So, Anslinger was stuck -- states didn't adopt the Uniform Act, and the AMA didn't seem to think marijuana was a problem. So he decided to make his case to the public in the form of completely bogus propaganda -- William Randolph Hearst (the newspaper mogul who was a big supporter of Anslinger) waged a huge media campaign implying that marijuana was this gateway drug to perdition, creating addicts who would commit murder, rape, and sometimes die of overdose. All of this was completely unsubstantiated in the scientific literature. (The campy film Reefer Madness [wikipedia.org] is a classic example of similar propaganda created by this hysteria.) A lot of this propaganda was fundamentally racist, implying that blacks and hispanics who used marijuana would do things like rape white people and spread STDs.

          In the wake of this hysteria, Anslinger lobbied hard for the passage of the Marihuana Tax Act of 1937 [wikipedia.org] to beef up federal regulations specifically on the drug. Once again, physicians were not consulted, and in fact the legislative counsel for the AMA said that many doctors were caught off-guard by this bill (which had been drafted without the AMA), since the term "marijuana" (or "marihuana" as in the title of the act) was not yet common, and many doctors didn't even realize that cannabis was being targeted.

          Subsequently, the LaGuardia Comittee [wikipedia.org] headed by the well-known New York mayor actually examined the existing science of the time. It concluded (in 1944!) that there was no evidence of marijuana being a gateway drug to worse narcotics nor that it caused the kind of addiction noted in other drugs. As in the 1930s, Anslinger's response was a report largely based on racism, noting that blacks who smoked the reefer apparently got upset about military segregation.

          Marijuana was put on Schedule I with the new Controlled Substances Act in 1970, whose passage followed soon after the overturning of the 1937 act in Leary v. United States [wikipedia.org]. The federal government obviously wanted to send a strong message on marijuana in replacing the old legislation (and also given the level of marijuana use among "hippies" and such at the time, who also could then be conveniently arrested if they created trouble as political dissidents), so it was placed on Schedule I, in accordance with the level of threat Anslinger had recommended decades before.

          Bottom line: The war on marijuana played a pivotal role in the establishment of federal drug policy, though it was never based substantively on medical evidence. Moving it out of Schedule I would require effectively admitting that the foundation of federal drug policy was basically created on a bunch of lies and propaganda -- not the mention the issue of what to do with the literally millions of people who have been arrested (and sometimes put in jail) over marijuana-related crimes. The ACLU estimates that half of all drug arrests in the US are related to marijuana. ANY weakness in marijuana policy would have MASSIVE implications.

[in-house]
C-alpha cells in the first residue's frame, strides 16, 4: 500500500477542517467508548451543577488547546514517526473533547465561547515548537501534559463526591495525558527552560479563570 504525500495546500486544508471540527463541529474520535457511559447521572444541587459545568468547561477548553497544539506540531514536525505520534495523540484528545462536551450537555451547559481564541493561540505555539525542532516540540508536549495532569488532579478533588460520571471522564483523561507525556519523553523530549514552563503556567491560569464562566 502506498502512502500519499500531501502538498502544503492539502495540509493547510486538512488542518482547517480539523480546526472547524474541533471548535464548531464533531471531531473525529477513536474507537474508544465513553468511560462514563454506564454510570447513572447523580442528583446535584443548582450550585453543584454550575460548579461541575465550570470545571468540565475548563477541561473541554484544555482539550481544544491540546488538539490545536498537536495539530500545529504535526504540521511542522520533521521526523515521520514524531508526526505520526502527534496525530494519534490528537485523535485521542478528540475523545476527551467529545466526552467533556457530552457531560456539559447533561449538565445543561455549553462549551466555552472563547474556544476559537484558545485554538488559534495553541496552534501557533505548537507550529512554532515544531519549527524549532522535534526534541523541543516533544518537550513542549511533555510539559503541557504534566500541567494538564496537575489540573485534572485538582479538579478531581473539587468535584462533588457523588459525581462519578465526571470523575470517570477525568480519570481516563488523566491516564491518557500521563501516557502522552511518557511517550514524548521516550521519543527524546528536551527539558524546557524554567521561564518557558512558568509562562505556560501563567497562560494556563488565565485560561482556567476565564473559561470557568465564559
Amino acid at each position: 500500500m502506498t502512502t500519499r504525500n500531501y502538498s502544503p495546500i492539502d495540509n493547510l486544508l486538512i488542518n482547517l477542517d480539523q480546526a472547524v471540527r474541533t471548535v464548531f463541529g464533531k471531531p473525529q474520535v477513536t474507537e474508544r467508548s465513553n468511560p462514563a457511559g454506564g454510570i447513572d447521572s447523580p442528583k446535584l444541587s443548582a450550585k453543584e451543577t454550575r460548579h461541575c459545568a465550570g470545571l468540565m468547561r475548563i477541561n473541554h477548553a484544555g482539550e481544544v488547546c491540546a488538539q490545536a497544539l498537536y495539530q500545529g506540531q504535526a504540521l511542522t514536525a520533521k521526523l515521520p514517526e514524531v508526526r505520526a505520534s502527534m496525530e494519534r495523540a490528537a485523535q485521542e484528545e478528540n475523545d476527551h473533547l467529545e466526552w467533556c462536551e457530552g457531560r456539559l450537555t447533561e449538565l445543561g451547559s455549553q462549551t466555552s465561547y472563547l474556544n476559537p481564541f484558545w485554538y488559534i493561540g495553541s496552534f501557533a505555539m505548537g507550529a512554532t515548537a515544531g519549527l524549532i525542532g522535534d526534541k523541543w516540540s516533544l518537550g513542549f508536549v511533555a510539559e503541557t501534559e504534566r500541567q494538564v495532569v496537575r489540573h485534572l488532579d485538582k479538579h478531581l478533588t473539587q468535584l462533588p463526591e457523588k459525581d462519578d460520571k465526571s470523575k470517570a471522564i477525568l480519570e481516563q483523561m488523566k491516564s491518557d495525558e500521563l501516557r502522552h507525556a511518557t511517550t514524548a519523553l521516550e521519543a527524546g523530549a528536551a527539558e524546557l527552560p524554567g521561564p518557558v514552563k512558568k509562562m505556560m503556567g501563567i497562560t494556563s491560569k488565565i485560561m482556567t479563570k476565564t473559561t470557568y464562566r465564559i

This has never been much about medical evidence.

          [Personal disclosure: I have NO interest in using marijuana or any other currently illegal drug.]

          • (Score: 1) by cmdrklarg on Friday August 12 2016, @06:13PM

            by cmdrklarg (5048) on Friday August 12 2016, @06:13PM (#387113)
            Considering the multitude of people profiting mightily from The War On Freedom^H^H^H Drugs, I am not at all surprised. What would surprise me is if they would actually act upon this injustice.
            --
            THE SOFTWARE, IT NO WORKY!
          • (Score: 0) by Anonymous Coward on Friday August 12 2016, @06:36PM

            by Anonymous Coward on Friday August 12 2016, @06:36PM (#387118)

            > After J. Edgar Hoover, Anslinger probably deserves a prize as being one of the most overbearing thugs at the head of a government agency during the expansion of federal government power in the mid-1900s.

            Pretty sure Allen "Operation Sunrise" Dulles deserves a shoutout here too.

          • (Score: 2) by Thexalon on Friday August 12 2016, @11:31PM

            by Thexalon (636) on Friday August 12 2016, @11:31PM (#387246) Homepage

            Or, to summarize: Some powerful men in government decided to boost their own careers by locking up non-white men and occasionally annoying left-wing types by the millions (and conveniently legalizing discrimination against them for life) and declaring it was all for their health. That's all the War on Drugs has ever been.

            --
            In Capitalist America, ads view you!
          • (Score: 2) by Whoever on Saturday August 13 2016, @02:07AM

            by Whoever (4524) on Saturday August 13 2016, @02:07AM (#387316)